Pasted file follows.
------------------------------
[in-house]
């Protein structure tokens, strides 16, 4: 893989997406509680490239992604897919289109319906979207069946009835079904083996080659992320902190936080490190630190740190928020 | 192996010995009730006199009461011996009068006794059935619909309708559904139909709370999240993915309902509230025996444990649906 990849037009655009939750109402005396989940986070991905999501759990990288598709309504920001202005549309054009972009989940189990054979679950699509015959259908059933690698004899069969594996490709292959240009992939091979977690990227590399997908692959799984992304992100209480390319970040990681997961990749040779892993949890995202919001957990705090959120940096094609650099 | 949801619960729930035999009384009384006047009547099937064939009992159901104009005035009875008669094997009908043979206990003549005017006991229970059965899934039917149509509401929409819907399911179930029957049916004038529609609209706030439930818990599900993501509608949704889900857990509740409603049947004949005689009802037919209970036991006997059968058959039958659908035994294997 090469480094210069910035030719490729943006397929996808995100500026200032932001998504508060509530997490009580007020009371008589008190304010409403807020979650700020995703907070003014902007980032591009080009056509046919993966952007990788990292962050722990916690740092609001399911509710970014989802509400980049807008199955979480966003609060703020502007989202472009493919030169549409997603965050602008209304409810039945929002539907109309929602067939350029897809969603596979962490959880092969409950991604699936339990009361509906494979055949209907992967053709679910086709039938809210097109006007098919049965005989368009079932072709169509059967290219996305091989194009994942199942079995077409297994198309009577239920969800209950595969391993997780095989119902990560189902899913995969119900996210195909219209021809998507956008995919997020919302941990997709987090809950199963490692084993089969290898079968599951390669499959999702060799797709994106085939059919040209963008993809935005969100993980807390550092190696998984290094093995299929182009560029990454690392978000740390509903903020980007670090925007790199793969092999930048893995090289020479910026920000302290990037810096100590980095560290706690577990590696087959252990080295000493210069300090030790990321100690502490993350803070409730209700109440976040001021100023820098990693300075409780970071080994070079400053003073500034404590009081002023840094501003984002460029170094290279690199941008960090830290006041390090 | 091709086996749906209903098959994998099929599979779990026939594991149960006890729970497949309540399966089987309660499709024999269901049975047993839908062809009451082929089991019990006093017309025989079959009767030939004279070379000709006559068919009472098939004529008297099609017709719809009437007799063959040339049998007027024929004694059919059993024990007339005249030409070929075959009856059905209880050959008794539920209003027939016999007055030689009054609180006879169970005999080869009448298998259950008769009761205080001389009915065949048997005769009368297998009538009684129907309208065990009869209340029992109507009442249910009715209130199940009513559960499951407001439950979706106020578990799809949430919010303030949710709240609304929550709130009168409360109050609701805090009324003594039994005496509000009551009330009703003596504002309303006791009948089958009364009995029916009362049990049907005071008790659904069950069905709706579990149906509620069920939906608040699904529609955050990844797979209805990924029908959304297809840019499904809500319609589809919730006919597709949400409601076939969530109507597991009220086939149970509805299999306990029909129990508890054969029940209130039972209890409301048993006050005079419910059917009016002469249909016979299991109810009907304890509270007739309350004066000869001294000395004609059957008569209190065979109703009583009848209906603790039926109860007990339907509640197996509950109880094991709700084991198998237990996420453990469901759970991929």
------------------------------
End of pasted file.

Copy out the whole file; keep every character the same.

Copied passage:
[in-house]
């Protein structure tokens, strides 16, 4: 893989997406509680490239992604897919289109319906979207069946009835079904083996080659992320902190936080490190630190740190928020 | 192996010995009730006199009461011996009068006794059935619909309708559904139909709370999240993915309902509230025996444990649906 990849037009655009939750109402005396989940986070991905999501759990990288598709309504920001202005549309054009972009989940189990054979679950699509015959259908059933690698004899069969594996490709292959240009992939091979977690990227590399997908692959799984992304992100209480390319970040990681997961990749040779892993949890995202919001957990705090959120940096094609650099 | 949801619960729930035999009384009384006047009547099937064939009992159901104009005035009875008669094997009908043979206990003549005017006991229970059965899934039917149509509401929409819907399911179930029957049916004038529609609209706030439930818990599900993501509608949704889900857990509740409603049947004949005689009802037919209970036991006997059968058959039958659908035994294997 090469480094210069910035030719490729943006397929996808995100500026200032932001998504508060509530997490009580007020009371008589008190304010409403807020979650700020995703907070003014902007980032591009080009056509046919993966952007990788990292962050722990916690740092609001399911509710970014989802509400980049807008199955979480966003609060703020502007989202472009493919030169549409997603965050602008209304409810039945929002539907109309929602067939350029897809969603596979962490959880092969409950991604699936339990009361509906494979055949209907992967053709679910086709039938809210097109006007098919049965005989368009079932072709169509059967290219996305091989194009994942199942079995077409297994198309009577239920969800209950595969391993997780095989119902990560189902899913995969119900996210195909219209021809998507956008995919997020919302941990997709987090809950199963490692084993089969290898079968599951390669499959999702060799797709994106085939059919040209963008993809935005969100993980807390550092190696998984290094093995299929182009560029990454690392978000740390509903903020980007670090925007790199793969092999930048893995090289020479910026920000302290990037810096100590980095560290706690577990590696087959252990080295000493210069300090030790990321100690502490993350803070409730209700109440976040001021100023820098990693300075409780970071080994070079400053003073500034404590009081002023840094501003984002460029170094290279690199941008960090830290006041390090 | 091709086996749906209903098959994998099929599979779990026939594991149960006890729970497949309540399966089987309660499709024999269901049975047993839908062809009451082929089991019990006093017309025989079959009767030939004279070379000709006559068919009472098939004529008297099609017709719809009437007799063959040339049998007027024929004694059919059993024990007339005249030409070929075959009856059905209880050959008794539920209003027939016999007055030689009054609180006879169970005999080869009448298998259950008769009761205080001389009915065949048997005769009368297998009538009684129907309208065990009869209340029992109507009442249910009715209130199940009513559960499951407001439950979706106020578990799809949430919010303030949710709240609304929550709130009168409360109050609701805090009324003594039994005496509000009551009330009703003596504002309303006791009948089958009364009995029916009362049990049907005071008790659904069950069905709706579990149906509620069920939906608040699904529609955050990844797979209805990924029908959304297809840019499904809500319609589809919730006919597709949400409601076939969530109507597991009220086939149970509805299999306990029909129990508890054969029940209130039972209890409301048993006050005079419910059917009016002469249909016979299991109810009907304890509270007739309350004066000869001294000395004609059957008569209190065979109703009583009848209906603790039926109860007990339907509640197996509950109880094991709700084991198998237990996420453990469901759970991929």